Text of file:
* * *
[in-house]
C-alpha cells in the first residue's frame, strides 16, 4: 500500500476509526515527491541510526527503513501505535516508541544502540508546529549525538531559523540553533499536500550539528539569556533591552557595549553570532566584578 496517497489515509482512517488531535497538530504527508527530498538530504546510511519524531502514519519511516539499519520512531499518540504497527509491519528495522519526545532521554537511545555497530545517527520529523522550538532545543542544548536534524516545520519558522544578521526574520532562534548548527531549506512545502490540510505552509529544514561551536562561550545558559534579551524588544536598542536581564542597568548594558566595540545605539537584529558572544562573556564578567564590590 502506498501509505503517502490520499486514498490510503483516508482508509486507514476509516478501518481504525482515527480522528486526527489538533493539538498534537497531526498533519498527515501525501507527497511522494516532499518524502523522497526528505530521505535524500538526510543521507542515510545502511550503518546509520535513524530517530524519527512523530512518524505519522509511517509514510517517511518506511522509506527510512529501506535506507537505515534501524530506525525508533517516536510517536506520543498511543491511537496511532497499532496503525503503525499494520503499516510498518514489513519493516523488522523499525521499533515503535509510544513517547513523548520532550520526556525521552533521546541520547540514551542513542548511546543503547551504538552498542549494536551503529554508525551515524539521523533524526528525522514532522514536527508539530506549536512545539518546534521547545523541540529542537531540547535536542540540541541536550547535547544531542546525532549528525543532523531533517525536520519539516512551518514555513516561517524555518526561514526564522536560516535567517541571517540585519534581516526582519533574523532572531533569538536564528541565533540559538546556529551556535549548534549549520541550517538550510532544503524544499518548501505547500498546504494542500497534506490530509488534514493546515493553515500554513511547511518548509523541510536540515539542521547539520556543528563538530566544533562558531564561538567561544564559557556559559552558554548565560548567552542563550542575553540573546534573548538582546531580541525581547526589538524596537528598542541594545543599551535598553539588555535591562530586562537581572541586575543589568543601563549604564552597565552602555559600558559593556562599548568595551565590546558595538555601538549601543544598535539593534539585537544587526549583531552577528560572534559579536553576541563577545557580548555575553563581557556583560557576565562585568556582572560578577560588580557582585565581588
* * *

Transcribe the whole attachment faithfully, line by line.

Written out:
[in-house]
C-alpha cells in the first residue's frame, strides 16, 4: 500500500476509526515527491541510526527503513501505535516508541544502540508546529549525538531559523540553533499536500550539528539569556533591552557595549553570532566584578 496517497489515509482512517488531535497538530504527508527530498538530504546510511519524531502514519519511516539499519520512531499518540504497527509491519528495522519526545532521554537511545555497530545517527520529523522550538532545543542544548536534524516545520519558522544578521526574520532562534548548527531549506512545502490540510505552509529544514561551536562561550545558559534579551524588544536598542536581564542597568548594558566595540545605539537584529558572544562573556564578567564590590 502506498501509505503517502490520499486514498490510503483516508482508509486507514476509516478501518481504525482515527480522528486526527489538533493539538498534537497531526498533519498527515501525501507527497511522494516532499518524502523522497526528505530521505535524500538526510543521507542515510545502511550503518546509520535513524530517530524519527512523530512518524505519522509511517509514510517517511518506511522509506527510512529501506535506507537505515534501524530506525525508533517516536510517536506520543498511543491511537496511532497499532496503525503503525499494520503499516510498518514489513519493516523488522523499525521499533515503535509510544513517547513523548520532550520526556525521552533521546541520547540514551542513542548511546543503547551504538552498542549494536551503529554508525551515524539521523533524526528525522514532522514536527508539530506549536512545539518546534521547545523541540529542537531540547535536542540540541541536550547535547544531542546525532549528525543532523531533517525536520519539516512551518514555513516561517524555518526561514526564522536560516535567517541571517540585519534581516526582519533574523532572531533569538536564528541565533540559538546556529551556535549548534549549520541550517538550510532544503524544499518548501505547500498546504494542500497534506490530509488534514493546515493553515500554513511547511518548509523541510536540515539542521547539520556543528563538530566544533562558531564561538567561544564559557556559559552558554548565560548567552542563550542575553540573546534573548538582546531580541525581547526589538524596537528598542541594545543599551535598553539588555535591562530586562537581572541586575543589568543601563549604564552597565552602555559600558559593556562599548568595551565590546558595538555601538549601543544598535539593534539585537544587526549583531552577528560572534559579536553576541563577545557580548555575553563581557556583560557576565562585568556582572560578577560588580557582585565581588